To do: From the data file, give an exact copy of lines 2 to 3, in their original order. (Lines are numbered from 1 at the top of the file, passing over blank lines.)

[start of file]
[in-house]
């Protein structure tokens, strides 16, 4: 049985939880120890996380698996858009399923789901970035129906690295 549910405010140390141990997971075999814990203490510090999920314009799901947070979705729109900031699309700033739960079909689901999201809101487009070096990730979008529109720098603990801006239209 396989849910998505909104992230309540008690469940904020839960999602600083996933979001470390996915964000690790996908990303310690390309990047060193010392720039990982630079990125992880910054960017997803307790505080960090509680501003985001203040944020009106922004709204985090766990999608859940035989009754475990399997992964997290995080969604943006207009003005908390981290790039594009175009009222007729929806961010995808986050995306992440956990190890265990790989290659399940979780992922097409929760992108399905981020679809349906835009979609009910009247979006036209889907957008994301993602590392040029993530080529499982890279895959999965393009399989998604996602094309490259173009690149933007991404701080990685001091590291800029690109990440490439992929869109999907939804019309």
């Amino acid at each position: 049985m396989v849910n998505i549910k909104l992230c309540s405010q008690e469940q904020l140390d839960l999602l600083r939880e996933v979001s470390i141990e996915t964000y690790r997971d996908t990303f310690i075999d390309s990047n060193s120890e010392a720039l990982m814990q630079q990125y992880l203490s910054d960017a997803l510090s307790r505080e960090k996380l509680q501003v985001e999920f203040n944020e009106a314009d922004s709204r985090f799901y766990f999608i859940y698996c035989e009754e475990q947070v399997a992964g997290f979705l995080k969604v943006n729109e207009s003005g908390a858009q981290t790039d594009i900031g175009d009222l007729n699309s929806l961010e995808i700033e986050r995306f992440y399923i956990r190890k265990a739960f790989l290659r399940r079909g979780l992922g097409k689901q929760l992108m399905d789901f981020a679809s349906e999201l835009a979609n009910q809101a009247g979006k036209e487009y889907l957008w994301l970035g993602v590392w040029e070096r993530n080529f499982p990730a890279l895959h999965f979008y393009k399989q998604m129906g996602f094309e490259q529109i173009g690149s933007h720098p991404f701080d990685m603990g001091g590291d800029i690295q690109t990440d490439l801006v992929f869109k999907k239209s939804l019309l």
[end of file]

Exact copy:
């Protein structure tokens, strides 16, 4: 049985939880120890996380698996858009399923789901970035129906690295 549910405010140390141990997971075999814990203490510090999920314009799901947070979705729109900031699309700033739960079909689901999201809101487009070096990730979008529109720098603990801006239209 396989849910998505909104992230309540008690469940904020839960999602600083996933979001470390996915964000690790996908990303310690390309990047060193010392720039990982630079990125992880910054960017997803307790505080960090509680501003985001203040944020009106922004709204985090766990999608859940035989009754475990399997992964997290995080969604943006207009003005908390981290790039594009175009009222007729929806961010995808986050995306992440956990190890265990790989290659399940979780992922097409929760992108399905981020679809349906835009979609009910009247979006036209889907957008994301993602590392040029993530080529499982890279895959999965393009399989998604996602094309490259173009690149933007991404701080990685001091590291800029690109990440490439992929869109999907939804019309």
């Amino acid at each position: 049985m396989v849910n998505i549910k909104l992230c309540s405010q008690e469940q904020l140390d839960l999602l600083r939880e996933v979001s470390i141990e996915t964000y690790r997971d996908t990303f310690i075999d390309s990047n060193s120890e010392a720039l990982m814990q630079q990125y992880l203490s910054d960017a997803l510090s307790r505080e960090k996380l509680q501003v985001e999920f203040n944020e009106a314009d922004s709204r985090f799901y766990f999608i859940y698996c035989e009754e475990q947070v399997a992964g997290f979705l995080k969604v943006n729109e207009s003005g908390a858009q981290t790039d594009i900031g175009d009222l007729n699309s929806l961010e995808i700033e986050r995306f992440y399923i956990r190890k265990a739960f790989l290659r399940r079909g979780l992922g097409k689901q929760l992108m399905d789901f981020a679809s349906e999201l835009a979609n009910q809101a009247g979006k036209e487009y889907l957008w994301l970035g993602v590392w040029e070096r993530n080529f499982p990730a890279l895959h999965f979008y393009k399989q998604m129906g996602f094309e490259q529109i173009g690149s933007h720098p991404f701080d990685m603990g001091g590291d800029i690295q690109t990440d490439l801006v992929f869109k999907k239209s939804l019309l």